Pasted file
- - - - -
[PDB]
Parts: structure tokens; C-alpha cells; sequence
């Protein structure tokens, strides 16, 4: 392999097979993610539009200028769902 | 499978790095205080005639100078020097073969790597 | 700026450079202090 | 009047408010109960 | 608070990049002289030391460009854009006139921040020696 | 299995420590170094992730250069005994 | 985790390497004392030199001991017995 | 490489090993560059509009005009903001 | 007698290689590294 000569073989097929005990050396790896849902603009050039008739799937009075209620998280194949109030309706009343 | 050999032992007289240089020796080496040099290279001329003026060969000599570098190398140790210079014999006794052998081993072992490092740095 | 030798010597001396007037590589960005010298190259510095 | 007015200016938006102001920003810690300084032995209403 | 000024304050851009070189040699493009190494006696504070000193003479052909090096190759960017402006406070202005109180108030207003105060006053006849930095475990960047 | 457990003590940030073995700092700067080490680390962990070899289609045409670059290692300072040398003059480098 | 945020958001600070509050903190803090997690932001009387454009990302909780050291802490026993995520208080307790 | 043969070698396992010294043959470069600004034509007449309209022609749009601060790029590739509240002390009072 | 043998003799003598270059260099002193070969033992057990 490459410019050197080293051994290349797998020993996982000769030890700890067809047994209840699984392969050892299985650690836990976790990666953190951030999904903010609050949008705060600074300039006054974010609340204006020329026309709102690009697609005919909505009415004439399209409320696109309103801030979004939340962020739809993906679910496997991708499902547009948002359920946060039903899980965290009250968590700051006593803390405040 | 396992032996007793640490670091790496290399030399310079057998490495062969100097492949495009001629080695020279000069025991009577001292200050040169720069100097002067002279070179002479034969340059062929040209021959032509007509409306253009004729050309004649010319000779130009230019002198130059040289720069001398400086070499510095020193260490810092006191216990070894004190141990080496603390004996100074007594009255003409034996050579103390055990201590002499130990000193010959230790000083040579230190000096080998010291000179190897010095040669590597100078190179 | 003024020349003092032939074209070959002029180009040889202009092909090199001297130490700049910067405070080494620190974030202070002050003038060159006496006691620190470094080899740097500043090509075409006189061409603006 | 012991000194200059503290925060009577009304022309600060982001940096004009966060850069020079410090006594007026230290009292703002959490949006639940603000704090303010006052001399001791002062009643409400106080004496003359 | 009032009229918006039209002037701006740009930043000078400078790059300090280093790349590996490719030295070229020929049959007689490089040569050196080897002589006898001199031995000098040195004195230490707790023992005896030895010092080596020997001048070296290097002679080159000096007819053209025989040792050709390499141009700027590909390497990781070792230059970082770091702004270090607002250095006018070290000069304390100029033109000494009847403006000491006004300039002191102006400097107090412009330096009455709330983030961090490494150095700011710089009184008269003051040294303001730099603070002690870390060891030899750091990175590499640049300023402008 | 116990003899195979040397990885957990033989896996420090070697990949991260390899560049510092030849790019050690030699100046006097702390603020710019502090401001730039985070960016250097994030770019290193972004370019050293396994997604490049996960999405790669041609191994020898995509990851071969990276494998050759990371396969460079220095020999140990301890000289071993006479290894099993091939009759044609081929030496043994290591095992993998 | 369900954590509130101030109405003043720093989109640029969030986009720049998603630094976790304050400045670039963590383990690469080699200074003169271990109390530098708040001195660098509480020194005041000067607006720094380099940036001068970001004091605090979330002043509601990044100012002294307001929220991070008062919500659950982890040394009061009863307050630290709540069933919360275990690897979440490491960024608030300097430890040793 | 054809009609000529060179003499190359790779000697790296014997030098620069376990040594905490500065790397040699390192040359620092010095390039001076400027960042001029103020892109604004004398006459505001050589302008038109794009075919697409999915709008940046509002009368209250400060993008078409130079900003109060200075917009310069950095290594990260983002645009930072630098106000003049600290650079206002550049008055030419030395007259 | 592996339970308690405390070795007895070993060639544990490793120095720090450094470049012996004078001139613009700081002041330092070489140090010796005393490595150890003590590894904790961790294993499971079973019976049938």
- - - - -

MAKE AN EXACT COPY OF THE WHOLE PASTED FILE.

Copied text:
[PDB]
Parts: structure tokens; C-alpha cells; sequence
């Protein structure tokens, strides 16, 4: 392999097979993610539009200028769902 | 499978790095205080005639100078020097073969790597 | 700026450079202090 | 009047408010109960 | 608070990049002289030391460009854009006139921040020696 | 299995420590170094992730250069005994 | 985790390497004392030199001991017995 | 490489090993560059509009005009903001 | 007698290689590294 000569073989097929005990050396790896849902603009050039008739799937009075209620998280194949109030309706009343 | 050999032992007289240089020796080496040099290279001329003026060969000599570098190398140790210079014999006794052998081993072992490092740095 | 030798010597001396007037590589960005010298190259510095 | 007015200016938006102001920003810690300084032995209403 | 000024304050851009070189040699493009190494006696504070000193003479052909090096190759960017402006406070202005109180108030207003105060006053006849930095475990960047 | 457990003590940030073995700092700067080490680390962990070899289609045409670059290692300072040398003059480098 | 945020958001600070509050903190803090997690932001009387454009990302909780050291802490026993995520208080307790 | 043969070698396992010294043959470069600004034509007449309209022609749009601060790029590739509240002390009072 | 043998003799003598270059260099002193070969033992057990 490459410019050197080293051994290349797998020993996982000769030890700890067809047994209840699984392969050892299985650690836990976790990666953190951030999904903010609050949008705060600074300039006054974010609340204006020329026309709102690009697609005919909505009415004439399209409320696109309103801030979004939340962020739809993906679910496997991708499902547009948002359920946060039903899980965290009250968590700051006593803390405040 | 396992032996007793640490670091790496290399030399310079057998490495062969100097492949495009001629080695020279000069025991009577001292200050040169720069100097002067002279070179002479034969340059062929040209021959032509007509409306253009004729050309004649010319000779130009230019002198130059040289720069001398400086070499510095020193260490810092006191216990070894004190141990080496603390004996100074007594009255003409034996050579103390055990201590002499130990000193010959230790000083040579230190000096080998010291000179190897010095040669590597100078190179 | 003024020349003092032939074209070959002029180009040889202009092909090199001297130490700049910067405070080494620190974030202070002050003038060159006496006691620190470094080899740097500043090509075409006189061409603006 | 012991000194200059503290925060009577009304022309600060982001940096004009966060850069020079410090006594007026230290009292703002959490949006639940603000704090303010006052001399001791002062009643409400106080004496003359 | 009032009229918006039209002037701006740009930043000078400078790059300090280093790349590996490719030295070229020929049959007689490089040569050196080897002589006898001199031995000098040195004195230490707790023992005896030895010092080596020997001048070296290097002679080159000096007819053209025989040792050709390499141009700027590909390497990781070792230059970082770091702004270090607002250095006018070290000069304390100029033109000494009847403006000491006004300039002191102006400097107090412009330096009455709330983030961090490494150095700011710089009184008269003051040294303001730099603070002690870390060891030899750091990175590499640049300023402008 | 116990003899195979040397990885957990033989896996420090070697990949991260390899560049510092030849790019050690030699100046006097702390603020710019502090401001730039985070960016250097994030770019290193972004370019050293396994997604490049996960999405790669041609191994020898995509990851071969990276494998050759990371396969460079220095020999140990301890000289071993006479290894099993091939009759044609081929030496043994290591095992993998 | 369900954590509130101030109405003043720093989109640029969030986009720049998603630094976790304050400045670039963590383990690469080699200074003169271990109390530098708040001195660098509480020194005041000067607006720094380099940036001068970001004091605090979330002043509601990044100012002294307001929220991070008062919500659950982890040394009061009863307050630290709540069933919360275990690897979440490491960024608030300097430890040793 | 054809009609000529060179003499190359790779000697790296014997030098620069376990040594905490500065790397040699390192040359620092010095390039001076400027960042001029103020892109604004004398006459505001050589302008038109794009075919697409999915709008940046509002009368209250400060993008078409130079900003109060200075917009310069950095290594990260983002645009930072630098106000003049600290650079206002550049008055030419030395007259 | 592996339970308690405390070795007895070993060639544990490793120095720090450094470049012996004078001139613009700081002041330092070489140090010796005393490595150890003590590894904790961790294993499971079973019976049938």